To determine yeast micromorphology, cornmeal-Tween 80 agar plates were streaked and stabbed with a 48-h-old yeast colony, covered with a sterile cover slip, incubated at room temperature for 3 to 5 days. Dermatophyte identification was based on micromorphological aspects on slide culture in agar potato block. The identification of nondermatophyte species was performed by following micro and macroscopic evaluations of the primary cultures and slide culture in agar potato block.
SPSS for Windows version 9.0 was used to complete all data analyses. Differences were evaluated using the Chi-square test with the Yates correction. A “P” value of <0.05 was considered statistically significant.
Of the 80 garbage collectors examined, 45 were male (Age mean: 23.8; Median: 23.0; Range: 62) and 35 female (Age mean: 19.7; Median: 15.0; Range: 63). Among examined individuals, 24 (30%) presented nails with abnormal aspects, of these 15 were male and 9 were female. Mycological exam confirmed Onychomycosis in all 24 specimens collected. About clinical types of onychomycosis was observed: 15 (62.5%) with Distal and lateral subungual onychomycosis; 01 (4.2%) with White superficial onychomycosis; 05 (20.8%) with Proximal subungual infection and 03 (12.5%) with Total dystrophic onychomycosis (date not show).
Table 1 shows the results of laboratory analysis. Presented positive direct exam 20 collected samples (25% of the total individuals, 83.3% of the ungual abnormality and 82.6 of the positive culture). The culture was positive in 23 samples (28.75% of the total individuals, 95.8% of the ungual abnormality and 100% of the positive direct exam). Only 1 sample was positive direct exam and negative culture.
The prevalence of onychomycosis and the etiologic agent between different age groups was not statistically significant p=0.384 and p=0.293, respectively.
Figure 1 shows the etiologic agents isolated by culture between genders. The etiologic prevalence of onychomycosis was: 12 (50%)
Discussion and conclusion
In the present study, onychomycosis was found to be commonest among garbage collectors. This population work collecting garbage to recycle without any protection equipments, they have a poor socioeconomic status and live around the landfill.
Onychomycosis is the most common nail disease in adults. In various studies the prevalence ranged from 2.7% to 13%.6 Recently the prevalence of onychomycosis in North America has been estimated to be from 6.8% to 13.4%.7 Many studies point that the onychomycosis prevalence increase with advancing age, due to a reduced rate of nail growth and increased trauma of nails compared to the younger age group, thereby providing the fungal organism with more opportunity to cause nail bed disease and nail plate invasion.2,6 Unlike our study, the prevalence of onychomycosis between different age groups was not statistically significant (p=0.384).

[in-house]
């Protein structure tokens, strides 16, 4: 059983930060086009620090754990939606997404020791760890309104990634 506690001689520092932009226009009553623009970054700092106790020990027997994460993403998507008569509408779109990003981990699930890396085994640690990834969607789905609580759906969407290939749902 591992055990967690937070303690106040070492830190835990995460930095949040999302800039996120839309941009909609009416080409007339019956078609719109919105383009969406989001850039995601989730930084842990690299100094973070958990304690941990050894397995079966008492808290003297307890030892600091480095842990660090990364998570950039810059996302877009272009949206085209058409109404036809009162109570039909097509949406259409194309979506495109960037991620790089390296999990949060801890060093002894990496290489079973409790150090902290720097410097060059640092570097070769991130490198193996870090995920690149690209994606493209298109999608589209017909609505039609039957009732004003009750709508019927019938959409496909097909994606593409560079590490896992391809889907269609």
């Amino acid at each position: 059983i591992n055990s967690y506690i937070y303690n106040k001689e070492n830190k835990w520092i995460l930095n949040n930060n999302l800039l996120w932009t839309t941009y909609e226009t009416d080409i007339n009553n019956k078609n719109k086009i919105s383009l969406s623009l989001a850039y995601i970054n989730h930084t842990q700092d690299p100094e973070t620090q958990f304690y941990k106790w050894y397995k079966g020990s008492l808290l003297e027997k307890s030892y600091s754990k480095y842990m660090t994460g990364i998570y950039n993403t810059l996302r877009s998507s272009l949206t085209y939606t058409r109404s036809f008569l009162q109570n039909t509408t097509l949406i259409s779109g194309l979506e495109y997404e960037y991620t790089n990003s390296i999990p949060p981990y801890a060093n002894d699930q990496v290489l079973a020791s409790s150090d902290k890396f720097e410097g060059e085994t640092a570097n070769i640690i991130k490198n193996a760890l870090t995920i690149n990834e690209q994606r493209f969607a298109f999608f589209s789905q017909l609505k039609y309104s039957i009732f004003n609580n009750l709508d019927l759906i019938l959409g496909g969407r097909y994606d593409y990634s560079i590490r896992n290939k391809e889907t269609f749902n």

The onychomycosis was found in 24 (30%) of examined individuals. Our results are similar to other studies from Brazil, Spain, Tunis and Colombia.2,6,8,9,10 About clinical types of onychomycosis was observed: 15 (62.5%) with Distal and lateral subungual onychomycosis; 01 (4.2%) with White superficial onychomycosis; 05 (20.8%) with Proximal subungual infection and 03 (12.5%) with Total dystrophic onychomycosis. These findings are accorded to Araujo and colleagues (2003).2
We observed similar results between direct exam (NaOH) and culture, also found in others studies.11 Of a 24 specimens collected, 20 were positive by direct exam and 23 by culture. Only 1 sample was positive by direct exam and negative by culture (Table 1). A study in Rio de Janeiro showed NaOH positive with positive culture in 219 cases and NaOH positive with negative culture in 346 cases.2 Brilhante and colleagues (2005)3 didn’t find good accordance between direct exam and culture.
The etiologic prevalence of onychomycosis was: 12 (50%)
In conclusion, this study demonstrated the high prevalence of onychomycosis among garbage collectors what could be best evaluated for health public departments. The mains agents causing onychomycosis in this population was